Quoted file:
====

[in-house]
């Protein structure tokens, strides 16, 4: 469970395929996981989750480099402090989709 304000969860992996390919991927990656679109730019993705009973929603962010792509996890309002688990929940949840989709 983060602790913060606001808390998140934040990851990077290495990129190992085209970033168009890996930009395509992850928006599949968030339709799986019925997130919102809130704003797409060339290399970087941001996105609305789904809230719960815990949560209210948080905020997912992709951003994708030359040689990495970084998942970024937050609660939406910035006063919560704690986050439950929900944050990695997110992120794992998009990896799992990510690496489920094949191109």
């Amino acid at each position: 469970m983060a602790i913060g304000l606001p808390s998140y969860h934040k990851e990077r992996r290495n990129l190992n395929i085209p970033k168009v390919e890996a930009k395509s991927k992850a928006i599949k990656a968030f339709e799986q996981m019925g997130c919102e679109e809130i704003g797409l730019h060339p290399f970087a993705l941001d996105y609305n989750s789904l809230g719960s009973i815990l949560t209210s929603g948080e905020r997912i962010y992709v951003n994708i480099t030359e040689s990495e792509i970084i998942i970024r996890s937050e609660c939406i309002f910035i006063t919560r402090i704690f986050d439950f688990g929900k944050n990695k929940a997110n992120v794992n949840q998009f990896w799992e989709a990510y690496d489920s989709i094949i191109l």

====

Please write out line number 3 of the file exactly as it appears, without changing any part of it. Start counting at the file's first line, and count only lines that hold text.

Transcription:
């Amino acid at each position: 469970m983060a602790i913060g304000l606001p808390s998140y969860h934040k990851e990077r992996r290495n990129l190992n395929i085209p970033k168009v390919e890996a930009k395509s991927k992850a928006i599949k990656a968030f339709e799986q996981m019925g997130c919102e679109e809130i704003g797409l730019h060339p290399f970087a993705l941001d996105y609305n989750s789904l809230g719960s009973i815990l949560t209210s929603g948080e905020r997912i962010y992709v951003n994708i480099t030359e040689s990495e792509i970084i998942i970024r996890s937050e609660c939406i309002f910035i006063t919560r402090i704690f986050d439950f688990g929900k944050n990695k929940a997110n992120v794992n949840q998009f990896w799992e989709a990510y690496d489920s989709i094949i191109l």